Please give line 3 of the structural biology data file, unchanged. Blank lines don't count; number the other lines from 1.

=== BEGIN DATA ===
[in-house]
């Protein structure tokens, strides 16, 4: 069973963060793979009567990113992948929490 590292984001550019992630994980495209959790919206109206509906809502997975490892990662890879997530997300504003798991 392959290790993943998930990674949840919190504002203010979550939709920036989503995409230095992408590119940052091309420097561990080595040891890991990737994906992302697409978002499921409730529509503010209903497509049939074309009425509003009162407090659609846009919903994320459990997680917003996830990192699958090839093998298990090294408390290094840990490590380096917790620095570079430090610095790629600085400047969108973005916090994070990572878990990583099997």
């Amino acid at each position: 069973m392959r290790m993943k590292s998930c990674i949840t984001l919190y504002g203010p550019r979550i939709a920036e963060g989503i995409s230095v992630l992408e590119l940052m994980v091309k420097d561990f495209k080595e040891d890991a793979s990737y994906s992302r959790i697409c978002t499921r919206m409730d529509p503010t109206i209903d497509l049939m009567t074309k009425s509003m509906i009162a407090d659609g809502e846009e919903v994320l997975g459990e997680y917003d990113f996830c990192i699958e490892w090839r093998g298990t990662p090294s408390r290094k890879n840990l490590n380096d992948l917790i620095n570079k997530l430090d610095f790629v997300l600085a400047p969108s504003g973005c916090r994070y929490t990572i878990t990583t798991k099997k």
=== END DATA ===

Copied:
């Amino acid at each position: 069973m392959r290790m993943k590292s998930c990674i949840t984001l919190y504002g203010p550019r979550i939709a920036e963060g989503i995409s230095v992630l992408e590119l940052m994980v091309k420097d561990f495209k080595e040891d890991a793979s990737y994906s992302r959790i697409c978002t499921r919206m409730d529509p503010t109206i209903d497509l049939m009567t074309k009425s509003m509906i009162a407090d659609g809502e846009e919903v994320l997975g459990e997680y917003d990113f996830c990192i699958e490892w090839r093998g298990t990662p090294s408390r290094k890879n840990l490590n380096d992948l917790i620095n570079k997530l430090d610095f790629v997300l600085a400047p969108s504003g973005c916090r994070y929490t990572i878990t990583t798991k099997k």